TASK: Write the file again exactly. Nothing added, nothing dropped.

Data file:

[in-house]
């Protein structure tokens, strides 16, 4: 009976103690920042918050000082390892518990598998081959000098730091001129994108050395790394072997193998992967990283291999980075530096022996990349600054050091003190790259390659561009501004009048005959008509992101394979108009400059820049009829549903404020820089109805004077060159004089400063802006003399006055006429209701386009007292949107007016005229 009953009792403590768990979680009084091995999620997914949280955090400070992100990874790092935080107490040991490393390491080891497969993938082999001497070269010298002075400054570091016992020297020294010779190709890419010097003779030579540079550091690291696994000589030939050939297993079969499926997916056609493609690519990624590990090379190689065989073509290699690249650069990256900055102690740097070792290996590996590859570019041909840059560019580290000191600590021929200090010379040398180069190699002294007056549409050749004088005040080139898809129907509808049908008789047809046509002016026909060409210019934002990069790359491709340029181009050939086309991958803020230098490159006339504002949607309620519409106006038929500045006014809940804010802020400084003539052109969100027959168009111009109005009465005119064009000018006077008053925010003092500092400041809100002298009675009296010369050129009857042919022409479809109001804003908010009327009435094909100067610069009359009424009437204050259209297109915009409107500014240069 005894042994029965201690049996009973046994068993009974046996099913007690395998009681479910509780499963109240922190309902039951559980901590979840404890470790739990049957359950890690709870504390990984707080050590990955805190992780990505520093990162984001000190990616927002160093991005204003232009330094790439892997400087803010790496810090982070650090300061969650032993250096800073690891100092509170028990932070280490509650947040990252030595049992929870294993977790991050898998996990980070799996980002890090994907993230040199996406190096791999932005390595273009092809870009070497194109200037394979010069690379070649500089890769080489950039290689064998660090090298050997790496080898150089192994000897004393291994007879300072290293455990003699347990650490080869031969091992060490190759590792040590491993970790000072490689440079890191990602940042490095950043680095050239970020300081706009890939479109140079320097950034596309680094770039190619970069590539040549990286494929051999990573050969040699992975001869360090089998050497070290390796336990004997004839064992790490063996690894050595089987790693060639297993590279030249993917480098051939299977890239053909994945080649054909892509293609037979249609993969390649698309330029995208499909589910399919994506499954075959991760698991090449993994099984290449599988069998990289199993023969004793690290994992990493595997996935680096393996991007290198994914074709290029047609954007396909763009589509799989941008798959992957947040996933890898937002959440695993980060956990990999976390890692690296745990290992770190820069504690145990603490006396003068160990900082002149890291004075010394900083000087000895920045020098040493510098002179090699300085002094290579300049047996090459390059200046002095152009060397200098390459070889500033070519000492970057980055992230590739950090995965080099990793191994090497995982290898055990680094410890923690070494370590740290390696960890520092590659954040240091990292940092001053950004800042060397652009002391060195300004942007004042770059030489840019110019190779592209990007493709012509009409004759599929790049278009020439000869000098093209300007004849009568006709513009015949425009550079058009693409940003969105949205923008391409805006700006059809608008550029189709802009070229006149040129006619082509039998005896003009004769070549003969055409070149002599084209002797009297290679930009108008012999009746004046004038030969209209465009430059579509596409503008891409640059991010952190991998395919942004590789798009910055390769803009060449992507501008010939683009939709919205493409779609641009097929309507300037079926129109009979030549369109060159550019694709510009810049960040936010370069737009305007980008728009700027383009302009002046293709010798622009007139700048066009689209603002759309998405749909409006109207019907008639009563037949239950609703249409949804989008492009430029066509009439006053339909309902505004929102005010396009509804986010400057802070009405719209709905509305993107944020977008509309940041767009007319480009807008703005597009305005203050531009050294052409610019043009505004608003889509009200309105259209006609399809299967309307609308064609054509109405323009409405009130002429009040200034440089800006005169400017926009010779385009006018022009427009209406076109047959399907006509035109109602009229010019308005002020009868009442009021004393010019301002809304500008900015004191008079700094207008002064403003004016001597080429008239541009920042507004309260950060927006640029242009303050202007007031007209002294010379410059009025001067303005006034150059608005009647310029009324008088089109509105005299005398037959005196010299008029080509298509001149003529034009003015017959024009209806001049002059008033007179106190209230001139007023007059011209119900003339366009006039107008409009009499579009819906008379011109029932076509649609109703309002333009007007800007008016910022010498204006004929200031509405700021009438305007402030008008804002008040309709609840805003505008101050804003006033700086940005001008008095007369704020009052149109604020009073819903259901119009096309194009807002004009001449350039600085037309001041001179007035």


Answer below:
[in-house]
């Protein structure tokens, strides 16, 4: 009976103690920042918050000082390892518990598998081959000098730091001129994108050395790394072997193998992967990283291999980075530096022996990349600054050091003190790259390659561009501004009048005959008509992101394979108009400059820049009829549903404020820089109805004077060159004089400063802006003399006055006429209701386009007292949107007016005229 009953009792403590768990979680009084091995999620997914949280955090400070992100990874790092935080107490040991490393390491080891497969993938082999001497070269010298002075400054570091016992020297020294010779190709890419010097003779030579540079550091690291696994000589030939050939297993079969499926997916056609493609690519990624590990090379190689065989073509290699690249650069990256900055102690740097070792290996590996590859570019041909840059560019580290000191600590021929200090010379040398180069190699002294007056549409050749004088005040080139898809129907509808049908008789047809046509002016026909060409210019934002990069790359491709340029181009050939086309991958803020230098490159006339504002949607309620519409106006038929500045006014809940804010802020400084003539052109969100027959168009111009109005009465005119064009000018006077008053925010003092500092400041809100002298009675009296010369050129009857042919022409479809109001804003908010009327009435094909100067610069009359009424009437204050259209297109915009409107500014240069 005894042994029965201690049996009973046994068993009974046996099913007690395998009681479910509780499963109240922190309902039951559980901590979840404890470790739990049957359950890690709870504390990984707080050590990955805190992780990505520093990162984001000190990616927002160093991005204003232009330094790439892997400087803010790496810090982070650090300061969650032993250096800073690891100092509170028990932070280490509650947040990252030595049992929870294993977790991050898998996990980070799996980002890090994907993230040199996406190096791999932005390595273009092809870009070497194109200037394979010069690379070649500089890769080489950039290689064998660090090298050997790496080898150089192994000897004393291994007879300072290293455990003699347990650490080869031969091992060490190759590792040590491993970790000072490689440079890191990602940042490095950043680095050239970020300081706009890939479109140079320097950034596309680094770039190619970069590539040549990286494929051999990573050969040699992975001869360090089998050497070290390796336990004997004839064992790490063996690894050595089987790693060639297993590279030249993917480098051939299977890239053909994945080649054909892509293609037979249609993969390649698309330029995208499909589910399919994506499954075959991760698991090449993994099984290449599988069998990289199993023969004793690290994992990493595997996935680096393996991007290198994914074709290029047609954007396909763009589509799989941008798959992957947040996933890898937002959440695993980060956990990999976390890692690296745990290992770190820069504690145990603490006396003068160990900082002149890291004075010394900083000087000895920045020098040493510098002179090699300085002094290579300049047996090459390059200046002095152009060397200098390459070889500033070519000492970057980055992230590739950090995965080099990793191994090497995982290898055990680094410890923690070494370590740290390696960890520092590659954040240091990292940092001053950004800042060397652009002391060195300004942007004042770059030489840019110019190779592209990007493709012509009409004759599929790049278009020439000869000098093209300007004849009568006709513009015949425009550079058009693409940003969105949205923008391409805006700006059809608008550029189709802009070229006149040129006619082509039998005896003009004769070549003969055409070149002599084209002797009297290679930009108008012999009746004046004038030969209209465009430059579509596409503008891409640059991010952190991998395919942004590789798009910055390769803009060449992507501008010939683009939709919205493409779609641009097929309507300037079926129109009979030549369109060159550019694709510009810049960040936010370069737009305007980008728009700027383009302009002046293709010798622009007139700048066009689209603002759309998405749909409006109207019907008639009563037949239950609703249409949804989008492009430029066509009439006053339909309902505004929102005010396009509804986010400057802070009405719209709905509305993107944020977008509309940041767009007319480009807008703005597009305005203050531009050294052409610019043009505004608003889509009200309105259209006609399809299967309307609308064609054509109405323009409405009130002429009040200034440089800006005169400017926009010779385009006018022009427009209406076109047959399907006509035109109602009229010019308005002020009868009442009021004393010019301002809304500008900015004191008079700094207008002064403003004016001597080429008239541009920042507004309260950060927006640029242009303050202007007031007209002294010379410059009025001067303005006034150059608005009647310029009324008088089109509105005299005398037959005196010299008029080509298509001149003529034009003015017959024009209806001049002059008033007179106190209230001139007023007059011209119900003339366009006039107008409009009499579009819906008379011109029932076509649609109703309002333009007007800007008016910022010498204006004929200031509405700021009438305007402030008008804002008040309709609840805003505008101050804003006033700086940005001008008095007369704020009052149109604020009073819903259901119009096309194009807002004009001449350039600085037309001041001179007035």